Agile Inspiration from the Strangest of Places

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Agile Inspiration from the Strangest of Places

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I subscribe to a newsletter about living overseas. I’ve subscribed for ~10 years, dreaming that one day I might, just might retire to a sunny (and reasonably priced) haven.

https://letters.liveandinvestoverseas.com/archive/9z2z5dvut72rjq21ee6nff1a8duib0ppjelhs9vh33o_rp22sh2s8i66oj2c1hm6ob7cdh2bs

The newsletter is written by Kathleen Peddichord. In the May 26th newsletter, Kathleen shared 10 lessons learned from moving around overseas. As I reviewed them, the synergy with agile principles and our mindset really struck me. So much in fact, that I decided to share them with you…

1. Patience… the kind of patience you learn doing time…

This is something that many (most) change agents really struggle with. Why? Because we typically want things to change…right…now. Or we want things to follow our way of problem-solving and solutioning. Instead of being more patient and allowing things to unfold.

By staying present and in the moment, you’ll have the patience to see how things might unfold. And be prepared to be surprised and amazed.

2. To embrace ambiguity…

Instead of struggling or getting frustrated with ambiguity, learning to roll with it. Taking on the mindset of an explorer and being energized by, surprised by, and amazed by each journey.

Looking at each as a unique learning and growth opportunity. In this sense, the sooner you simply “go with the flow”, the better off and happier you’ll be.

3. Not to mind not understanding what’s going on around me…

As I’ve lost touch with my inner software developer over time, I’ve had to become more and more comfortable with not understanding what the hell developers are talking about. In the beginning, it really bothered me. But now, I’ve embraced my inner cluelessness and can simply be curious.

Funny thing is, I can still help teams consider things more broadly. Imagine that.

4. Not to be bothered by things that don’t matter…

I’m a bit of a perfectionist. So, to be honest, everything matters to me. Everything. And when things are going poorly in an area (all areas really) I get bothered. Often triggered.

And I’ve come to realize that it doesn’t have to bother me. Not everything is important or matters. In fact, I’ve found that very few things are really worth being bothered about…and those are usually the things that I need to reframe or change within myself.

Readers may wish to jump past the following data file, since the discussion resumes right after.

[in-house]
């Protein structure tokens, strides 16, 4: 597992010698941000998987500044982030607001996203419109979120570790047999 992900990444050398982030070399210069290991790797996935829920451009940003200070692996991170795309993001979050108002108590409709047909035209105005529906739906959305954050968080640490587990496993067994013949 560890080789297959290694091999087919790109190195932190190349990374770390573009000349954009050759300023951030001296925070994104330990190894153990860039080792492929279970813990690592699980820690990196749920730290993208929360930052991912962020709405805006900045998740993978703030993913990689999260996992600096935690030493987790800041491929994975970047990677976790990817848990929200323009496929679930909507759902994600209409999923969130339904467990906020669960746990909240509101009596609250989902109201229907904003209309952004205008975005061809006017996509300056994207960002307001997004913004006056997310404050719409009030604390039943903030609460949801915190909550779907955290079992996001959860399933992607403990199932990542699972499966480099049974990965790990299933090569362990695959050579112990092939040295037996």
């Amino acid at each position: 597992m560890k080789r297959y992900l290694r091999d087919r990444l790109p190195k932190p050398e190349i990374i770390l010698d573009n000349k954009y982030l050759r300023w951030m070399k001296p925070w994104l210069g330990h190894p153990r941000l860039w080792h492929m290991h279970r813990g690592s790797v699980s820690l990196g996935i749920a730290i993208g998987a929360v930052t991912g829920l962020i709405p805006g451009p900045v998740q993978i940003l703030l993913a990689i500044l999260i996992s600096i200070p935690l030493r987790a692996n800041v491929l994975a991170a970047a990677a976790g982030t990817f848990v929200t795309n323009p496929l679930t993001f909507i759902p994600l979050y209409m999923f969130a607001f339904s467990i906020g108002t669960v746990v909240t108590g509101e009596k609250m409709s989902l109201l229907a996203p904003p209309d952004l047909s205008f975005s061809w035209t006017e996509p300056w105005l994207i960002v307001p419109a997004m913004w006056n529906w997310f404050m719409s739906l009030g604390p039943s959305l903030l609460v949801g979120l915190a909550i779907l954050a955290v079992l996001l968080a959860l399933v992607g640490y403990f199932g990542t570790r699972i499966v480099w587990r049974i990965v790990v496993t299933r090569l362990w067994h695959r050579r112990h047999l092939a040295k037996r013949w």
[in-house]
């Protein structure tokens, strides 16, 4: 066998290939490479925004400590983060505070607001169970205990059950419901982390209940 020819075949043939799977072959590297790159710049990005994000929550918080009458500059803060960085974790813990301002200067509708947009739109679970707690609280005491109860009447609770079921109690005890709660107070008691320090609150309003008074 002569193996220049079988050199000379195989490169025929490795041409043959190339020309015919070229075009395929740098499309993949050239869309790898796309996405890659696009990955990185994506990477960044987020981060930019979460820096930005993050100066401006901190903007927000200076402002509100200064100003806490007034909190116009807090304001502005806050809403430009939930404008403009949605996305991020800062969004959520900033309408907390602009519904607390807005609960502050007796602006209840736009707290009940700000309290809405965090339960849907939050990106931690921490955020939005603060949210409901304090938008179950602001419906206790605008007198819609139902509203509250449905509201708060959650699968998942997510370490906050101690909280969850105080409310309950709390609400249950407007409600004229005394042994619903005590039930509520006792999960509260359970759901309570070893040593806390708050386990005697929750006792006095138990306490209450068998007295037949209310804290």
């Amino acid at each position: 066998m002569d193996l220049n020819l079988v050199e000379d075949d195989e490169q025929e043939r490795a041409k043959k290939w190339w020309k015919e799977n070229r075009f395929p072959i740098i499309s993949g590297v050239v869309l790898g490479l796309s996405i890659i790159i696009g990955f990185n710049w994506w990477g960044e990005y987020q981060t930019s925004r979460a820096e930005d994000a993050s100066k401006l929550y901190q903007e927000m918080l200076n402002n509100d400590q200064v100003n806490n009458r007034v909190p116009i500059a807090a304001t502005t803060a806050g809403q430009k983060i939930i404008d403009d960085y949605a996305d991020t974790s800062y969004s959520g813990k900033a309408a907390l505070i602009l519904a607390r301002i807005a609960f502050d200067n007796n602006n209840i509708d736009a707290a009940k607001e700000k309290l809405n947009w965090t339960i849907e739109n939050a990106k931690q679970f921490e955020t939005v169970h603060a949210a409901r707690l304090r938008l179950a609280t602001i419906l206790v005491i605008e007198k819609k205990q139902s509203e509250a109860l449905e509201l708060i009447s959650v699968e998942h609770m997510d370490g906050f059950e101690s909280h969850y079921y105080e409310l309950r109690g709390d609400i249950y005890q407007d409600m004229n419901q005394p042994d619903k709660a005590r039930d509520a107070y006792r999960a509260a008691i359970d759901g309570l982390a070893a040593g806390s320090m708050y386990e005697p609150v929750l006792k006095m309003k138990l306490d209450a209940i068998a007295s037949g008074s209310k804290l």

5. To savor the “Nutella” moments…

I love this point. Too often we don’t stop to recognize and savor the things that are uncovered in or unfolded on our paths. I think of this as being thankful or having gratitude.

And the first step here is to pay attention, observing carefully, and recognizing both the big and the small things. Then, savor them.

6. To let go…

This is the ultimate simplification technique. That is to let go. Let go of things, of my baggage, of my assumptions, of my biases, of my historical perceptions, of…as much as possible.

And physical things are a part of it. Do I really need all of my books or my potato head collection? Well, probably yes, but I did consider letting go of them 😉

7. To bloom where I’ve planted myself…

The world is full of grass was or is greener mindsets. Many are always looking at the past and reminiscing about it—making it bigger and better than it really was. Or looking at something else, imagining it to be better than where they are. I’m often one of these people and this idea made me reflect.

I want to endeavor to get better at blooming wherever I am. Right then. Right now. How powerful is that idea?

8. To downsize on the fly…

Another nice alignment with agility. Simply reframe downsize to simplify. And in this case, apply the simplification to, well, everything.

There is far too much human-made complexity in the world. Our mindsets should be more minimalist, reductionist, and Pareto-focused. Remember, many things don’t inherently have to be complex.

9. To ask for help…

I’ve adjusted my mindset over time from looking at asking for help as a sign of weakness or being a burden to someone. I now view it as giving the gift to allow someone to help me. Not only am I getting the assistance, but they are getting a return as well.

The return of giving back, learning, growing, and gaining a sense of paying things forward.

10. To abandon any idea, I ever had about “normal”…

This really resonated with me as I quite often judge folks on what “normal” should be. Normal leadership, normal agile practices, normal delivery, you get the idea.

Really normal is me bringing my normalized view (my baggage) into play. I’ve found that abandoning it can be incredibly freeing about what normal is.

Before you say that I’ve done…lost it. Take a deeper look at the 10 ideas Kathleen shared and try to make them your own in aligning them with your agile mindset and perspective. You might not get excited by my mappings or reflections, so try your own.

Stay agile and aspire to have an expatriate mindset, my friends,

Bob.

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